Keiron Phelan and David Sheppard are busy fellows apparently. Sheppard is not only currently writing an ultra-extensive biography of Brian Eno, but is part of both Ellis Island Sound and Wisdom Of Harry with Pete Astor. Phelan is also working on another musical project, and together the duo have also released music (including last years excellent Cottonhead) under the name State River Widening.
Harps Old Master is the second album from the duo going under their birth names, and it follows in the steps of their nice little first disc, mixing flourishes of electronic processing with lots of played instrumentation including woodwinds, chimes, hand percussion, stringed instruments, guitar, and organs. The result is something that comes in somewhere between the instrumental work of Adem and the steady and subtle work of Tape. "Broken In The Wrong Places" gets the album going after a short introduction track and in over seven minutes, the group spills all their styles onto the canvas as a quiet drum machine beat, organ, strings and double bass intro morphs into a more fluttering second half that layers backwards chime loops, some filtered acoustic guitar, and more strings into something lush and beautiful.
"Weaving Song" introduces wordless vocals from Spanish singer Ines Naranjo into the mix for the first of several tracks, and her breathy words provide yet another pretty organic layer in the whispy folktronic track. There are places during the first half of the release where the group lingers a bit too long in one place (such as on the somewhat meandering and slightly lukewarm jazz of "Oriental Star"), but it's mostly forgivable considering the spellbinding ambient music that they create.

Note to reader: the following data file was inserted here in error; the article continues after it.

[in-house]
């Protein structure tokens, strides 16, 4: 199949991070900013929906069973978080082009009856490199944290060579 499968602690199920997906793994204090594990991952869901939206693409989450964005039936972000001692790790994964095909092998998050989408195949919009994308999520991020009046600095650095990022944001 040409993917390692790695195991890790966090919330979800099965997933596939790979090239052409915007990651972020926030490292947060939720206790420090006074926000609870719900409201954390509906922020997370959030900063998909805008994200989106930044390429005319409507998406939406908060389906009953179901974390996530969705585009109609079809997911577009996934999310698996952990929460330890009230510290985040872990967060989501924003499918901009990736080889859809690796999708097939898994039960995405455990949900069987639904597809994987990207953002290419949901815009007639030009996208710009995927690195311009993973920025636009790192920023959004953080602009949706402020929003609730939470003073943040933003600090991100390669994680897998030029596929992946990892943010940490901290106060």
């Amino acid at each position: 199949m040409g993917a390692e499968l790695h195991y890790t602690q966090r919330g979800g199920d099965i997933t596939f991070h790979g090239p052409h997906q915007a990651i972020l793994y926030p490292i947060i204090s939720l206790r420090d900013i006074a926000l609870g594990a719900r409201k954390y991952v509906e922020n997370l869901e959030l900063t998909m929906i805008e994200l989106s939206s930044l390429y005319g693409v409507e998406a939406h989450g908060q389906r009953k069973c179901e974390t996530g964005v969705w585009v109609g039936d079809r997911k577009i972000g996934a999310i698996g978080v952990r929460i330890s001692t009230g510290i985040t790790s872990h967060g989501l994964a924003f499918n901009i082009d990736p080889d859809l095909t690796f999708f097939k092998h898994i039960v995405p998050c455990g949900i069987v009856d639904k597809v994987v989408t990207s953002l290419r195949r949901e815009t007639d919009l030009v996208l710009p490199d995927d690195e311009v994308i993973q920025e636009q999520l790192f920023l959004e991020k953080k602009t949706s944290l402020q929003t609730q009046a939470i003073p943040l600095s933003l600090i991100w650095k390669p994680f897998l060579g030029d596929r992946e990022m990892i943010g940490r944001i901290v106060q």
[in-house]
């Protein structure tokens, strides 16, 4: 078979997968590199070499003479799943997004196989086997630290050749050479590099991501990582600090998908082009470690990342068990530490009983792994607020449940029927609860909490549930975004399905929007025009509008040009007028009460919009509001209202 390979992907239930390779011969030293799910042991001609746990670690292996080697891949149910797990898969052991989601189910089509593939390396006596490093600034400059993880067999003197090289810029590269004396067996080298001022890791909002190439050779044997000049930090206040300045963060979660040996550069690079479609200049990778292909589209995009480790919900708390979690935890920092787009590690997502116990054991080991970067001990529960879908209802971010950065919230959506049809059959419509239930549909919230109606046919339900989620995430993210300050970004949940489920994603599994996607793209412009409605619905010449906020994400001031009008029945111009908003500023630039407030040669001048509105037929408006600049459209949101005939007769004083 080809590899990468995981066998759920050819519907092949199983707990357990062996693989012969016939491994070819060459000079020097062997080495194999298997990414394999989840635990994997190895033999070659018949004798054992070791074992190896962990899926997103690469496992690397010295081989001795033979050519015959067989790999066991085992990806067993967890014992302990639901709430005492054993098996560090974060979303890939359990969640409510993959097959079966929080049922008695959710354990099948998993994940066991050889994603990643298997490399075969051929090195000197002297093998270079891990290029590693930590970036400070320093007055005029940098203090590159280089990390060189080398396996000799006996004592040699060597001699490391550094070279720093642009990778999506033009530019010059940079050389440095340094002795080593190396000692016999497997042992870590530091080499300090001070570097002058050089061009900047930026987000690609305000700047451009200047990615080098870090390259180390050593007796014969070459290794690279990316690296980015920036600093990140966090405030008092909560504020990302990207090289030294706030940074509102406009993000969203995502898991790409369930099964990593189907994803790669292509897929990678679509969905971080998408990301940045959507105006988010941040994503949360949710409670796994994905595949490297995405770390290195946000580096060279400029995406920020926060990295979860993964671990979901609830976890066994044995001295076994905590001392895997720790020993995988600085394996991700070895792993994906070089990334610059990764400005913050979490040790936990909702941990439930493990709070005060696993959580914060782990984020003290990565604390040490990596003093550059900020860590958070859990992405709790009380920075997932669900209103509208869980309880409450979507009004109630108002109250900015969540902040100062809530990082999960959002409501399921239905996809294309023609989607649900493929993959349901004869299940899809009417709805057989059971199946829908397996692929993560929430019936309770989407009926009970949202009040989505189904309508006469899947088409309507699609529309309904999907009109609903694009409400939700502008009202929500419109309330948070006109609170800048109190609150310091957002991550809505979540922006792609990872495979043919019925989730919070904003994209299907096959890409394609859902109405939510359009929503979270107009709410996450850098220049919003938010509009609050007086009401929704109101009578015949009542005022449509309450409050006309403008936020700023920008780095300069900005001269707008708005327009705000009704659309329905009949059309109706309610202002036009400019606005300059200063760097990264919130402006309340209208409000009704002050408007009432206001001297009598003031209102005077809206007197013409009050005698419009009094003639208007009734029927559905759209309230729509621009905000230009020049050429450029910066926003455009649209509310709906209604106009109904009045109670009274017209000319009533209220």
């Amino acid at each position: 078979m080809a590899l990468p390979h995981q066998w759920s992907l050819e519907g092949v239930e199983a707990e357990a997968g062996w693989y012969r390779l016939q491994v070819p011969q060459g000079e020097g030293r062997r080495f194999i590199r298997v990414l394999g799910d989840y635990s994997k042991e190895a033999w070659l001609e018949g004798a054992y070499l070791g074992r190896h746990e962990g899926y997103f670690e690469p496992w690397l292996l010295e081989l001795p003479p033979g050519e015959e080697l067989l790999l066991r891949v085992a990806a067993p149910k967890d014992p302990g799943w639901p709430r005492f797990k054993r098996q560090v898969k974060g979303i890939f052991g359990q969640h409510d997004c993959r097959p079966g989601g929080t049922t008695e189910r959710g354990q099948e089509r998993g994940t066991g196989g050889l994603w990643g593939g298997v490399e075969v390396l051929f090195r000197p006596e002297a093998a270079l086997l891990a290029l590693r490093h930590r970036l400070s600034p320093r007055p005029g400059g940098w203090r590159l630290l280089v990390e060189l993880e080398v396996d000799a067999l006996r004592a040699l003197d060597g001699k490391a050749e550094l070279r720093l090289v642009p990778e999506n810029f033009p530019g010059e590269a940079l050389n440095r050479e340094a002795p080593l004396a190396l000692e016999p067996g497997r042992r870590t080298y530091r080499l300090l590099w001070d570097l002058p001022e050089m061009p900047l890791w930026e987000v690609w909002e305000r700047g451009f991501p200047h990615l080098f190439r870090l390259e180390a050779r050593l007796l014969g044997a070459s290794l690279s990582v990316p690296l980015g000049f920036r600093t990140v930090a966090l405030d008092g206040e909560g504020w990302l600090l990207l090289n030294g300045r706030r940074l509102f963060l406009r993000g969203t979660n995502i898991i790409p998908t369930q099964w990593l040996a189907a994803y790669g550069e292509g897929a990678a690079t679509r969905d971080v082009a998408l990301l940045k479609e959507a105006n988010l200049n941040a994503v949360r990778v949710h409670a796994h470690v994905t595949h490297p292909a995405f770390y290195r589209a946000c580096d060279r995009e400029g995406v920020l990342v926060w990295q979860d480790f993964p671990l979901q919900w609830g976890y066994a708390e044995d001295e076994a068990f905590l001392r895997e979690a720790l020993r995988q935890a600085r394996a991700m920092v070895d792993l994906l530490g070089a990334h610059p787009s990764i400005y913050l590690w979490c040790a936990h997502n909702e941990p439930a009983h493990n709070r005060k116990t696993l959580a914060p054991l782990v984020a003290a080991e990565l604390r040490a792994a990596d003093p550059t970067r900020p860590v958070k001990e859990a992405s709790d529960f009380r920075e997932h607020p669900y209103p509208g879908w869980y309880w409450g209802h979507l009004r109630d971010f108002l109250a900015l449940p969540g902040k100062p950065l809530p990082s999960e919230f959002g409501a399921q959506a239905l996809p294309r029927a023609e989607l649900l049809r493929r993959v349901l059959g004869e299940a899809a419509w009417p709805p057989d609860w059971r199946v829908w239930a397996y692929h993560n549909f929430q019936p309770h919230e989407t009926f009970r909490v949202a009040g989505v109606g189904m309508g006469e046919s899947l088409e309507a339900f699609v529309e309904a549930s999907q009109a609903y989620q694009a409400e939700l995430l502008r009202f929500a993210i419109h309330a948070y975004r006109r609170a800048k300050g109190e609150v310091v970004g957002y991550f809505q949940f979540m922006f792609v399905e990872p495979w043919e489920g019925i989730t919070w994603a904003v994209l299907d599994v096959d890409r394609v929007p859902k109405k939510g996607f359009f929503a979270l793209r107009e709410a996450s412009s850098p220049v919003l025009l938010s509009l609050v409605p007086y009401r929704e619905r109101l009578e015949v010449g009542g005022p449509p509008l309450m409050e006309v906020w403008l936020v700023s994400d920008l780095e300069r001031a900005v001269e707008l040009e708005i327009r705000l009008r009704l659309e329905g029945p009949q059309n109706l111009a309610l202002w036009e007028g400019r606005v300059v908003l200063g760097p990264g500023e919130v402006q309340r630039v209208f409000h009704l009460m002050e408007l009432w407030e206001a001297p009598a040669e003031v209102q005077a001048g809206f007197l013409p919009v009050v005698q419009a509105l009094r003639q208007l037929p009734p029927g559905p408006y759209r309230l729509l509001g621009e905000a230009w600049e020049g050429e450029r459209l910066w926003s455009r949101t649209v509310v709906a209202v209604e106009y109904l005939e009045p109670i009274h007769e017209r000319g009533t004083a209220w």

Towards the end of the album, they move into some more invigorating places again with the shorter, but percolating filtered guitar, double bass, strings and drone of "Parachute Seeds." Another standout is "Water Clock," where the group again brings a beat back into the mix to nice effect, as hushed electronic layers bounce off overlapping acoustic guitar melodies, some more dynamic double bass, and deft cello. A quiet, but highly inviting album, Harps Old Master is another successful outing from this young duo.